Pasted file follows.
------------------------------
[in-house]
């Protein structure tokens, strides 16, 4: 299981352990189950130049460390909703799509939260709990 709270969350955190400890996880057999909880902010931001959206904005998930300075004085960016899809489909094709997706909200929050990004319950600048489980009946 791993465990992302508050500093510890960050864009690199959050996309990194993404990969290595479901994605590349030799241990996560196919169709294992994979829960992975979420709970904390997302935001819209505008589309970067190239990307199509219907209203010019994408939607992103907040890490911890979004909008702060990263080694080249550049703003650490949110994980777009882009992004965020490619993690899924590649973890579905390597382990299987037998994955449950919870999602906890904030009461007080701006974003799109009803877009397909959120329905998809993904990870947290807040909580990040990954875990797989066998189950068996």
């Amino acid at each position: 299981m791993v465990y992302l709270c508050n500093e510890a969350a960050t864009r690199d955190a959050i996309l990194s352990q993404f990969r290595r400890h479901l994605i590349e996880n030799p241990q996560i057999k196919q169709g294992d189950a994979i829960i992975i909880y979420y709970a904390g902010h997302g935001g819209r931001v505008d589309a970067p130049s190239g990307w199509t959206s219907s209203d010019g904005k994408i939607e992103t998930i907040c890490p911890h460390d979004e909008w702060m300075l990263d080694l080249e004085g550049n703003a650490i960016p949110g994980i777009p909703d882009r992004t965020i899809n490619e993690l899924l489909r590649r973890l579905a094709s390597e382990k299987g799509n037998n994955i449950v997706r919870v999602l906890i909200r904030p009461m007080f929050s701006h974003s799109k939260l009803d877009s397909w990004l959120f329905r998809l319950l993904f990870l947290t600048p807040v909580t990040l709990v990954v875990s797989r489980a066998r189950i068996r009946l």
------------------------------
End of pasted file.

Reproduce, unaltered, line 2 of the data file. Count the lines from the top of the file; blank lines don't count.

């Protein structure tokens, strides 16, 4: 299981352990189950130049460390909703799509939260709990 709270969350955190400890996880057999909880902010931001959206904005998930300075004085960016899809489909094709997706909200929050990004319950600048489980009946 791993465990992302508050500093510890960050864009690199959050996309990194993404990969290595479901994605590349030799241990996560196919169709294992994979829960992975979420709970904390997302935001819209505008589309970067190239990307199509219907209203010019994408939607992103907040890490911890979004909008702060990263080694080249550049703003650490949110994980777009882009992004965020490619993690899924590649973890579905390597382990299987037998994955449950919870999602906890904030009461007080701006974003799109009803877009397909959120329905998809993904990870947290807040909580990040990954875990797989066998189950068996």